The $247 million Lot 2 follow-on production contract for Arrowhead was awarded by the US Army Program Executive Office-Aviation on 26 January 2005. It authorized production of 97 Arrowhead systems for the US Army and foreign military sales customers.
The U.S. Army Aviation and Missile Command awarded Lockheed Martin the Lot 3 follow-on production contract for Arrowhead in June 2006. The $385.6 million agreement authorized production of 219 Arrowhead kits plus spares for the U.S. Army and foreign military sales. Production of the Lot 3 systems was to be in Orlando and Ocala, Florida.
A 2007 order for 158 units in Production Lot 4 was placed for $311 million by the US Army.
The $172 million Production Lot 5 agreement authorized production of 126 Arrowhead kits and/or equivalent unit spares, foreign military sales kits and ground support equipment. With options, this would bring the total number of Arrowhead kits and/or systems to 785.
An order for 55 Lot 6 Arrowhead systems was placed in 2009 for $142 million.
Lockheed Martin announced a $260 million follow-on production contract for Production Lot 7 on 17 August 2010. By the end of Lot 7, which extends production through April 2013, over 1,000 kits will have been delivered.
Lockheed Martin installed the first two Arrowhead systems on Royal Netherlands Air Force (RNLAF) AH-64D Apaches during 2007 at Gilze Rijen Airbase in the Netherlands. The contract was awarded in April 2005, and included the delivery of 24 Arrowhead kits as well as spares, specific ground support equipment, training and two Arrowhead kit installations. In August 2009, the Netherlands submitted a request to upgrade its 29 Block I AH-64D Apaches to the Block II configuration, including an upgrade to the Arrowhead system.
A $212 million contract to equip the United Kingdom's 67 AgustaWestland Apache Mk1 helicopters with Arrowhead was placed in May 2005. The contract was awarded by the UK Ministry of Defense (MOD) to prime contractor AgustaWestland, with the first two delivered in November 2008. Deliveries were to conclude in 2010.
On 9 September 2008, Saudi Arabia submitted a request to the US Defense Security Cooperation Agency (DSCA) for 12 Arrowhead systems, along with an order for 12 Block II AH-64D Apache helicopters.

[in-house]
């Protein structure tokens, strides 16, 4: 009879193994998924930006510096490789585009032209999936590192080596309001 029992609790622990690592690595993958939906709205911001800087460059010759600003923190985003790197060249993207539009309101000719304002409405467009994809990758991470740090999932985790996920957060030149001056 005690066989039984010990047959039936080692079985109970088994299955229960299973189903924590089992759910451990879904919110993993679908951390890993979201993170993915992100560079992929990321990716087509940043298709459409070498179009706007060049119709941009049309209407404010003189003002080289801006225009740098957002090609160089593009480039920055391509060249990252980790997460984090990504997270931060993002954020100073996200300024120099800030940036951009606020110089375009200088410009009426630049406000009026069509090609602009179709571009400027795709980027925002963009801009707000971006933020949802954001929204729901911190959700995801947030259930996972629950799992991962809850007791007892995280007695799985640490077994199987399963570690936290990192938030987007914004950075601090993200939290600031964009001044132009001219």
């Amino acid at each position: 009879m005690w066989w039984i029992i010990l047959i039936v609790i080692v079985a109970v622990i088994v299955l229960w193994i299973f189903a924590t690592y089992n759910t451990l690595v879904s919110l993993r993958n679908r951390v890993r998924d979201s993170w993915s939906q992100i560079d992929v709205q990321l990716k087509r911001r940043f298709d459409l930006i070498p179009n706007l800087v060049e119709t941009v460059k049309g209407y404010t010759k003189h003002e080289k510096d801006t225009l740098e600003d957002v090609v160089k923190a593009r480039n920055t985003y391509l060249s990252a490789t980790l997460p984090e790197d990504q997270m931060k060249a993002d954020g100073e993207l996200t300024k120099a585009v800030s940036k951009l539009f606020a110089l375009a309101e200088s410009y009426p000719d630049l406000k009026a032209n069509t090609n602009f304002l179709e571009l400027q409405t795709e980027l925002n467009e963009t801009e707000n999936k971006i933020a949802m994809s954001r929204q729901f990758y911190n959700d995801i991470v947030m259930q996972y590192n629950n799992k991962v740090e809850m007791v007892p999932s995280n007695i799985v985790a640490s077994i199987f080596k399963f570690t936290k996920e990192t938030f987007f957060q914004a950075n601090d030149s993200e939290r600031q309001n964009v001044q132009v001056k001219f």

On 22 May 2009, Egypt requested the purchase of 36 Arrowhead systems as part of an order for 12 Block II AH-64D Apache helicopters.
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- "Lockheed Martin Awarded $385.6 Million Arrowhead Production Contract" Archived July 30, 2013, at the Wayback Machine.. (Press Release) 26 June 2006. Retrieved 18 July 2013.
- "Lockheed Martin Delivers First Eight Arrowhead Systems to U.S. Army" Archived July 30, 2013, at the Wayback Machine.. (Press Release) 14 September 2005. Retrieved 18 July 2013.
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- Rojas, Tom "Lockheed Martin gets $311 mln follow-on Army contract" Marketwatch 5 March 2007
- "Lockheed Martin Awarded $172 Million Arrowhead Production Contract" Archived July 30, 2013, at the Wayback Machine.. Lockheed Martin, 7 April 2008. Retrieved 18 July 2011
- "Army contracts for LM Arrowhead kits" UPI 29 July 2009
- "Lockheed Martin Receives $260 Million M-TADS/PNVS Production Contract". Lockheed Martin, 17 August 2010. Retrieved 18 July 2013.
- "AH-64A/D Apache Attack Helicopter, USA". army-technology.com[unreliable source?]
- "U.S. Army, Lockheed Martin Highlight M-TADS/PNVS Performance As Production Reaches 1,000 Systems" (Press release). Lockheed Martin. 16 February 2011. Retrieved 18 July 2013.
- "Lockheed Martin Installs First Arrowhead MTADS/PNVS Systems on Netherlands' AH-64D Apaches" Archived May 6, 2009, at the Wayback Machine. 10 October 2007
- "British Army receives first upgraded Apaches" By Craig Hoyle, FlightGlobal. 1 December 2008
- "United Kingdom Awards Lockheed Martin $212 Million Contract For Arrowhead System Production"Lockheed Martin.